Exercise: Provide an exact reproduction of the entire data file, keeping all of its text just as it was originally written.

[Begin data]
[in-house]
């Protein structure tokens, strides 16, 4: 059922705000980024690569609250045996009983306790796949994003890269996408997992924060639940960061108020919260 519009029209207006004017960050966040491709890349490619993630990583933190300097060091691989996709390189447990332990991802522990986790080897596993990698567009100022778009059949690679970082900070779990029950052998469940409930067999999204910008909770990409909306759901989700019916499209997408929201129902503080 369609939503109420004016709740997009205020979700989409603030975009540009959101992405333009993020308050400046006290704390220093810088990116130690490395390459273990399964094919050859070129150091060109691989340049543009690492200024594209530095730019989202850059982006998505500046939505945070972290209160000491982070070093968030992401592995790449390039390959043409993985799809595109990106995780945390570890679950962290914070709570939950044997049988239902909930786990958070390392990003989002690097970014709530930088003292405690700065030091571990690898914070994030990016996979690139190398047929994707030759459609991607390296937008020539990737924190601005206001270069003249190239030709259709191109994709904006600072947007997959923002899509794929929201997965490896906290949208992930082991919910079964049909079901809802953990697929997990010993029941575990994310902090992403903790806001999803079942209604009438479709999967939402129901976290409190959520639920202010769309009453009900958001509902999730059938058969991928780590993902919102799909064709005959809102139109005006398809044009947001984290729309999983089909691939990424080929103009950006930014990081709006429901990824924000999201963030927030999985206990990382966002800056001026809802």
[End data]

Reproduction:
[in-house]
């Protein structure tokens, strides 16, 4: 059922705000980024690569609250045996009983306790796949994003890269996408997992924060639940960061108020919260 519009029209207006004017960050966040491709890349490619993630990583933190300097060091691989996709390189447990332990991802522990986790080897596993990698567009100022778009059949690679970082900070779990029950052998469940409930067999999204910008909770990409909306759901989700019916499209997408929201129902503080 369609939503109420004016709740997009205020979700989409603030975009540009959101992405333009993020308050400046006290704390220093810088990116130690490395390459273990399964094919050859070129150091060109691989340049543009690492200024594209530095730019989202850059982006998505500046939505945070972290209160000491982070070093968030992401592995790449390039390959043409993985799809595109990106995780945390570890679950962290914070709570939950044997049988239902909930786990958070390392990003989002690097970014709530930088003292405690700065030091571990690898914070994030990016996979690139190398047929994707030759459609991607390296937008020539990737924190601005206001270069003249190239030709259709191109994709904006600072947007997959923002899509794929929201997965490896906290949208992930082991919910079964049909079901809802953990697929997990010993029941575990994310902090992403903790806001999803079942209604009438479709999967939402129901976290409190959520639920202010769309009453009900958001509902999730059938058969991928780590993902919102799909064709005959809102139109005006398809044009947001984290729309999983089909691939990424080929103009950006930014990081709006429901990824924000999201963030927030999985206990990382966002800056001026809802």